List of Figures and Tables Preface to the Second Edition Introduction Chapter 1: Base and Superstructure: Marx's Theory of History Introduction: Sociology confronts History-Class as the Basis of Social Structure and the Backbone of History Section 1.1: Is There a Logic to History? If So, What Is It? Section 1.2: What Is the Basis of Social Structure? Section 1.3: Have States Always Existed? Section 1.4: Have Classes Always Existed? Section 1.5: What Is Feudalism? What Is Liberalism? Section 1.6: What Causes Social Movements and Social Change? Section 1.7: Are Events Inevitable? Was the French Revolution Inevitable? Section 1.8: What Are the Dynamics of the Modern World? Section 1.9: What Are the Fundamental Problems of the Modern World? Section 1.10: Are Classes in the United States Based on Exploitation? Summary and Conclusion: History, Historical Sociology, and Comparative History Chapter 2: Surplus Value: Marx's Economics Introduction: Marxist Economics and the Science of Social Change Section 2. 1: What Is a Commodity? What Is the Labor Theory of Value? Section 2.2: What Is Surplus Value? Section 2.3: What Is Overproduction? How Can There Be Too Much Food, Housing, or Health Care? Section 2.4: What Are the Dynamics of Production for Profit? Section 2.5: Why Is There Unemployment? Section 2.6: Who Benefits from Racism and Sexism? Section 2.7: How Much Misery Is There in the United States? Section 2.8: Is the United States a Land of Exceptional Mobility? Does It Matter? Section 2.9: Why Are There Economic Depressions? Section 2. 10: Why Has the U.S. Been "Number 1?" Summary and Conclusions: Economics and Political Economy Chapter 3: Class Struggle: Class, Party, and Political Theory Introduction: Economic Determinism Versus Political Processes and Ideas-A False Debate Section 3.1: What Is the Basis of a Truly Free Society? Section 3.2: What Are Capitalists' Political Resources Under Capitalism? Section 3.3: What Are the Crucial Political Changes in the World Today? Section 3.4: How Does Capitalist Politics Change? Section 3.5 What Is Fascism? Section. 3.6: What Determines Different Degrees of Destructiveness of Fascism? Section 3.7: What Is a "Dictatorship of the Proletariat"? Section 3.8: What Are the Main Varieties of Marxism? Section 3.9: Why Did Socialism Collapse in the USSR and China? Section 3. 10: What Does the Collapse of Socialist World Powers Mean for Change? Summary and Conclusion: Marxist Political Theory Chapter 4: Applying Dialectics: Some Issues in the Philosophy of Science Introduction: Dialectics-A Way of Looking at the World, or the Way the World Works? Section 4.1: Is a Science of Society Possible? Section 4.2: What Are the Main Sources of Error in Social Theory? Section 4.3: Are Attempts at Neutrality a Guarantee of Objectivity? Section 4.4: Crisis and Change Section 4.5: Can Social Science Be Value-Neutral? Should It Be? Section 4.6: Is Society Based on the Thoughts of Its Members? Section 4.7: What Are Ideologies? Section 4.8: What Contradictions Exist in Society? Section 4.9: Can One Find Laws of Change in History? Section 4.10: What Possibilities Are Open to Human Society? Summary and Conclusions: Contradictions, Dialects, and Science Index About the Authors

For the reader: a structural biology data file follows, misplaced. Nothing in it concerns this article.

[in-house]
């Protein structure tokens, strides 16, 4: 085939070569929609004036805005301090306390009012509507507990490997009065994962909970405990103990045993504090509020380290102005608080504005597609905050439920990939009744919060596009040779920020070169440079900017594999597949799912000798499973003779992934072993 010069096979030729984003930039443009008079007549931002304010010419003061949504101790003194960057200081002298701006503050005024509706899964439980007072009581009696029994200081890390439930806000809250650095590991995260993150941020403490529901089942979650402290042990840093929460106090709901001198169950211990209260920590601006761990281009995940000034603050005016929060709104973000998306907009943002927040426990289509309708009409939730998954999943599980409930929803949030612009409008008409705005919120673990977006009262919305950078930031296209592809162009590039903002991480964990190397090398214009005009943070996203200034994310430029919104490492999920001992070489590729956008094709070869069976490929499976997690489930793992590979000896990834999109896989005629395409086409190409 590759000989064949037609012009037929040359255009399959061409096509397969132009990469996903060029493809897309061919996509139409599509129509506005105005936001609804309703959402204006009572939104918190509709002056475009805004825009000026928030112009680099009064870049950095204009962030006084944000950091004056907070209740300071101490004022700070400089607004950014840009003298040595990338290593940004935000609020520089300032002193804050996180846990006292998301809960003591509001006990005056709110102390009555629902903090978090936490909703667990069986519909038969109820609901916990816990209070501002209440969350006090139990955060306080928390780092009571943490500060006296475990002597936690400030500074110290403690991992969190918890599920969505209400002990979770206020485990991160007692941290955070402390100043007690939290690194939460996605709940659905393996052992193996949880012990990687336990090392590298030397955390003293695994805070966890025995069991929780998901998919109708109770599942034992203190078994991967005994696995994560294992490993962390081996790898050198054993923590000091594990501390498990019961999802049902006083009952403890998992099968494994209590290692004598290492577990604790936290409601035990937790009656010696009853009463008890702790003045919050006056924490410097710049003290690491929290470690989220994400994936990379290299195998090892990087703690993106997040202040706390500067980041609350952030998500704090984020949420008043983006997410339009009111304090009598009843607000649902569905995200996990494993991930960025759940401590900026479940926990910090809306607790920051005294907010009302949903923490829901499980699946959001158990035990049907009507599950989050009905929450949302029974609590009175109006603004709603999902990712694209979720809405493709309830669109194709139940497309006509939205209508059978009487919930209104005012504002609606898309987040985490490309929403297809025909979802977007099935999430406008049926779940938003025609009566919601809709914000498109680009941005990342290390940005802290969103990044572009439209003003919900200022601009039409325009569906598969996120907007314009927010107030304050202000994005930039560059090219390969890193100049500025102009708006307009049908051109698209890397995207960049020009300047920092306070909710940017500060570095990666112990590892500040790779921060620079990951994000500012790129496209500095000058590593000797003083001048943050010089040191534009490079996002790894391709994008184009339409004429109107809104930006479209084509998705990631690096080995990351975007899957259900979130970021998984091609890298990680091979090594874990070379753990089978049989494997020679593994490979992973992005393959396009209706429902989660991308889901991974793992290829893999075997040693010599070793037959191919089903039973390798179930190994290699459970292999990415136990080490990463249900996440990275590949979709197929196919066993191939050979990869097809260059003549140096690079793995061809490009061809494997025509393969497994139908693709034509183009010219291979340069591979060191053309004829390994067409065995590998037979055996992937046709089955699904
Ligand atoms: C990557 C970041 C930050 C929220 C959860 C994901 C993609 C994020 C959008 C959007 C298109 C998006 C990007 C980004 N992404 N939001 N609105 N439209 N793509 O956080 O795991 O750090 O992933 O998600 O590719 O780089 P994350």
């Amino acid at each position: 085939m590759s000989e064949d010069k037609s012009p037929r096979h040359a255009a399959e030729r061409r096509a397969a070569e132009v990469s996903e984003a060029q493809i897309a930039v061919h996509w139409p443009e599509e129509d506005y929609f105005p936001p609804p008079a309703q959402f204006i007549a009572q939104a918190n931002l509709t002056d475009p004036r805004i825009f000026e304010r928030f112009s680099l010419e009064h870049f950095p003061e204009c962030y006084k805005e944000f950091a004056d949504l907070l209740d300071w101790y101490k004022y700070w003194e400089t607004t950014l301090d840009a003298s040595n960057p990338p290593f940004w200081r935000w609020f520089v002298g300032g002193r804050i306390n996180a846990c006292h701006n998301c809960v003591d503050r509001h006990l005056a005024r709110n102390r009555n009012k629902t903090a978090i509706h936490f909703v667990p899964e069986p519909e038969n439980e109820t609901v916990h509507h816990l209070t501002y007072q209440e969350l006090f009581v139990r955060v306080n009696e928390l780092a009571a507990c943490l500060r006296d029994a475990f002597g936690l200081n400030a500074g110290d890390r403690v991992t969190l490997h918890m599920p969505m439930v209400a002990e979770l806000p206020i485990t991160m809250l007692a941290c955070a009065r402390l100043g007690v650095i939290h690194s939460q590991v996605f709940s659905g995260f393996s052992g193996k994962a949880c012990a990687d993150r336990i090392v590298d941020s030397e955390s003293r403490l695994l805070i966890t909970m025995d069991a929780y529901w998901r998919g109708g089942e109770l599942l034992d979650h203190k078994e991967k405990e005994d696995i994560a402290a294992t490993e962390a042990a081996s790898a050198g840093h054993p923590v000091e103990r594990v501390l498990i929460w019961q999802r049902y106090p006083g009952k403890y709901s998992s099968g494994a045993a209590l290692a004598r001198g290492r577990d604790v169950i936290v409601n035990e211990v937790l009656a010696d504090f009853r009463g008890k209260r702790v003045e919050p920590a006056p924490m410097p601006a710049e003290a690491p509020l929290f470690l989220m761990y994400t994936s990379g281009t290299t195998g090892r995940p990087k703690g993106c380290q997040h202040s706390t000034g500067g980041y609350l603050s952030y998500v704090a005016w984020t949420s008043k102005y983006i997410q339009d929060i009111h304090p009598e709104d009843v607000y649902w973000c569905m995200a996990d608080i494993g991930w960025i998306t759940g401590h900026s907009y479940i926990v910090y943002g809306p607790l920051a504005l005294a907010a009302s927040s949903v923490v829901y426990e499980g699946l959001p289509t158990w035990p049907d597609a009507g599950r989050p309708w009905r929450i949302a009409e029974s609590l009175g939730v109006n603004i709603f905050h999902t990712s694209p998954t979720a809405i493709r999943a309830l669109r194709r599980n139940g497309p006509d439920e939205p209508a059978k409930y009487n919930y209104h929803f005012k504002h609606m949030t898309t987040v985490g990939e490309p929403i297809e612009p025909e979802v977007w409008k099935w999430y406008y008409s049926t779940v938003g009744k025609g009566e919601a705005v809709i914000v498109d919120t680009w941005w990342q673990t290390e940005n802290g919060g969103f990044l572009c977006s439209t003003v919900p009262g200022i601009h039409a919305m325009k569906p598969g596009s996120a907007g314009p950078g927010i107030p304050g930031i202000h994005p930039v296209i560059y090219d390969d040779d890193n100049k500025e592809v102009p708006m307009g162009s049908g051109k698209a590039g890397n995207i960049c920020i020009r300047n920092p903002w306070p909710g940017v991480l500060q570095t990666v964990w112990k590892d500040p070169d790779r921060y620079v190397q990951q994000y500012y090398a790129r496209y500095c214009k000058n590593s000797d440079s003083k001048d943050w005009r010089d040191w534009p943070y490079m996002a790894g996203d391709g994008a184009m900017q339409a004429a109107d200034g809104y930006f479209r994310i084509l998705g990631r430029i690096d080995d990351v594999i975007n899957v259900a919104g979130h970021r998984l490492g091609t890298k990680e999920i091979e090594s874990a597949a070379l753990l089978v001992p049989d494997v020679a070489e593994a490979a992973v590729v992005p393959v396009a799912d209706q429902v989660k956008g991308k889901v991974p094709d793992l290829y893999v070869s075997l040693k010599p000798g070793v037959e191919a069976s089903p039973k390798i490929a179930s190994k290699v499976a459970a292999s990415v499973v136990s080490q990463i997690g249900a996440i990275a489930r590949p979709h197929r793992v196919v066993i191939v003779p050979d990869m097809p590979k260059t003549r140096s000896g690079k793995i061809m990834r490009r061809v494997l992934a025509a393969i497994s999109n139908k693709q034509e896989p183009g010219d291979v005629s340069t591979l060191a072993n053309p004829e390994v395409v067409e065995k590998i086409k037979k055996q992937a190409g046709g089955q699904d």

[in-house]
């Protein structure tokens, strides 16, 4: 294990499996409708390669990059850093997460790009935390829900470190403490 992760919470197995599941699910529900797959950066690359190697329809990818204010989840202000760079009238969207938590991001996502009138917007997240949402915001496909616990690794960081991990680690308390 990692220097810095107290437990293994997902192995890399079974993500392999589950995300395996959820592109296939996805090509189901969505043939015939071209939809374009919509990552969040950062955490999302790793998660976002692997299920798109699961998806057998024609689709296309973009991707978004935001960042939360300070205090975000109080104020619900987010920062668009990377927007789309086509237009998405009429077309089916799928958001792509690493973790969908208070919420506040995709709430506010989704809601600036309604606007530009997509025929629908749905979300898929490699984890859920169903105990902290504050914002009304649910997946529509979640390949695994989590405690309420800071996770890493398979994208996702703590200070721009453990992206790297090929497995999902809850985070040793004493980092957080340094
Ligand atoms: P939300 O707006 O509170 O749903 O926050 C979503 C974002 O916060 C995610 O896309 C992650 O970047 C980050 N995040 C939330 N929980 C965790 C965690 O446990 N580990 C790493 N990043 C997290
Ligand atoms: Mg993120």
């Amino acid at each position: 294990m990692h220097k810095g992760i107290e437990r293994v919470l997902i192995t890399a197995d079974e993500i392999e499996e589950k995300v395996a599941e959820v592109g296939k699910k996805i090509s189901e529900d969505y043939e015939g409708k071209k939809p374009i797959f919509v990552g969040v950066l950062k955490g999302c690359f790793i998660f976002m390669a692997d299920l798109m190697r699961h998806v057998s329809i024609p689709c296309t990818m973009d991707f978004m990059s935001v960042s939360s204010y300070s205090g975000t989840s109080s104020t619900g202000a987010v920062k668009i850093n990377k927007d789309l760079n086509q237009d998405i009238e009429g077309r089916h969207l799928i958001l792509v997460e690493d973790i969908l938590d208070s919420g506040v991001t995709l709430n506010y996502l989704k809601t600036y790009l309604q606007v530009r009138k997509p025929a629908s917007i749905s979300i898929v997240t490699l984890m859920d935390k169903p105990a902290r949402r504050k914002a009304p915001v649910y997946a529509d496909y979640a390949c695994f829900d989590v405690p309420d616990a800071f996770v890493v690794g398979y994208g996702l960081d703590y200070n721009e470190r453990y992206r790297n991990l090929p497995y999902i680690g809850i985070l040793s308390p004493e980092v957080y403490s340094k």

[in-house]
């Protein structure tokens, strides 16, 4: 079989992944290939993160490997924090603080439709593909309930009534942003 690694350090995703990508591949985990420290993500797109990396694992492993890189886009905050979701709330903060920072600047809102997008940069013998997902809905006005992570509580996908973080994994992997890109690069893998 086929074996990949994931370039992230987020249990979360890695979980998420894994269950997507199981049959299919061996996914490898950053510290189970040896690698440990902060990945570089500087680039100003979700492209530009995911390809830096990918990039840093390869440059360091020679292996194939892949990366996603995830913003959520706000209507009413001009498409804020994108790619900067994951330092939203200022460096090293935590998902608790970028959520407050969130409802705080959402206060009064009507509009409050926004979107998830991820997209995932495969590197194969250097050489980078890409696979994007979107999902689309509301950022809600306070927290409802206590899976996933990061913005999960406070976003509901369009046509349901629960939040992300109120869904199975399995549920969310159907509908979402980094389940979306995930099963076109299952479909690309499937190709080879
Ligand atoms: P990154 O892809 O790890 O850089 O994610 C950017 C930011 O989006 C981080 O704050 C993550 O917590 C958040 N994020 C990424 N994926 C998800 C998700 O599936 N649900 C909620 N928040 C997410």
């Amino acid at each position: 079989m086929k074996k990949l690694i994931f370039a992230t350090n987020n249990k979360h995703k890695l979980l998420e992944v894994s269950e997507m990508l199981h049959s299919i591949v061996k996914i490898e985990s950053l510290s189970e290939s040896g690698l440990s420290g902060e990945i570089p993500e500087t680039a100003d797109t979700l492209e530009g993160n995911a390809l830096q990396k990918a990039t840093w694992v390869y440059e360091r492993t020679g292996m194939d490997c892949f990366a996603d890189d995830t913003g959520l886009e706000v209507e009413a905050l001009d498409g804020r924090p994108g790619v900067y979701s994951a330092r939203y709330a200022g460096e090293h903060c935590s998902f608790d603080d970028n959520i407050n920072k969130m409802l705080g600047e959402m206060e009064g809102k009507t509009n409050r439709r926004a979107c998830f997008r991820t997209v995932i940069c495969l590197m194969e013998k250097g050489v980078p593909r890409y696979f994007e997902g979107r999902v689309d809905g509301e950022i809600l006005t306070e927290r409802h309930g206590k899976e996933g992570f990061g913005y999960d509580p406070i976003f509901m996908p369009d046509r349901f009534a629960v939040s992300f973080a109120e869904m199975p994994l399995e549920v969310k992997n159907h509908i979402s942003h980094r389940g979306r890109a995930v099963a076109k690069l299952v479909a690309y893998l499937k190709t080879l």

Peter Knapp is professor of sociology at Villanova University. Alan Spector is professor of sociology at Purdue University Calumet.
Crisis and Change Today is a textbook. . . as a textbook it plays a potential role in introducing young readers to those concerns. The book covers Marx's thought comprehensively, with some illustrations from more recent Marxist work. As such it is a good introductory text. . . . In sum, Crisis and Change Today is a good, comprehensive, introduction to Marx. * Marx and Philosophy Review of Books * Crisis and Change Today, second edition provides an accessible overview of the basic concepts and relevant applications of a Marxist sociology. Knapp and Spector clearly show what distinguishes a Marxist sociology from other types of sociological analysis. -- Rhonda F. Levine, Colgate University A scholarly and insightful overview of Marxist work in sociology that also serves as a useful introduction to all the major schools of Marxist thought! This is not an easy combination to bring off, but one that is very important, especially today, and Knapp and Spector merit an 'A+' for their achievement. When one adds the wealth of excellent examples and the crystal clear writing in which all this is conveyed, we have a book that will charm and instruct students and professors alike. HIGHLY RECOMMENDED! -- Bertell Ollman, author of Alienation: Marx's Conception of Man in Capitalist Society; NYU An impressive compendium of the fundamental principles of Marxist sociology, Crisis and Change Today makes a major contribution to our understanding of the origins, contradictions, and transformation of contemporary capitalist society. Knapp and Spector have performed a great service in providing us a clear and concise analysis of the foundations of Marxist theory that analyzes the roots of today's epochal crisis of global capitalism. Valuable for readers outside the U.S. as well, this is a must reading for all those concerned with the future of our society, and of our planet. I highly recommend this book as a most important guide to educate a new generation of college students to help effect societal change. -- Berch Berberoglu, University of Nevada, Reno Ever since the break-up of the Soviet Union pundits and ideologues have declared the end of Marxism and the triumph of capitalism. And yet, year after year we continue to see the ravages of capitalism in the form of relentless poverty in the Third World, destabilized economies in more developed countries outside Europe and North America, and two decades of stagnant working- and middle-class real wages. For the past several years US and Europe has been experiencing rising and persistent unemployment, and in 2008 we witnessed a near-collapse of a still struggling economy as a direct result of the unmitigated greed in financial markets, greed that is central to our capitalist system. What is quickly and conveniently forgotten is that a Marxist analysis is a means of analyzing how capitalism functions with the goal of transforming society to achieve the promise of a just society. Knapp and Spector provide a much needed primer on Marxist Sociology, its chapters guiding the reader through the core concepts (Base and Superstructure: Marx's Theory of History), methods of analysis (Surplus Value: Marx's Economics) and important understandings derived from that form of analysis (Class Struggle: Class, Party and Political Theory). The book ends on a high note (Applying Dialectics: Some Issues in the Philosophy of Science) delving into what we can achieve with this form of social analysis, and providing some insight into how to understand and redress the ills produced by capitalist social relationships and its system of production. This book is an essential addition to the library of anyone interested in a critical understanding of our society, and an important classroom tool for teaching the foundations of Marxist Sociology. -- David Fasenfest, editor of Critical Sociology; associate professor, Wayne State University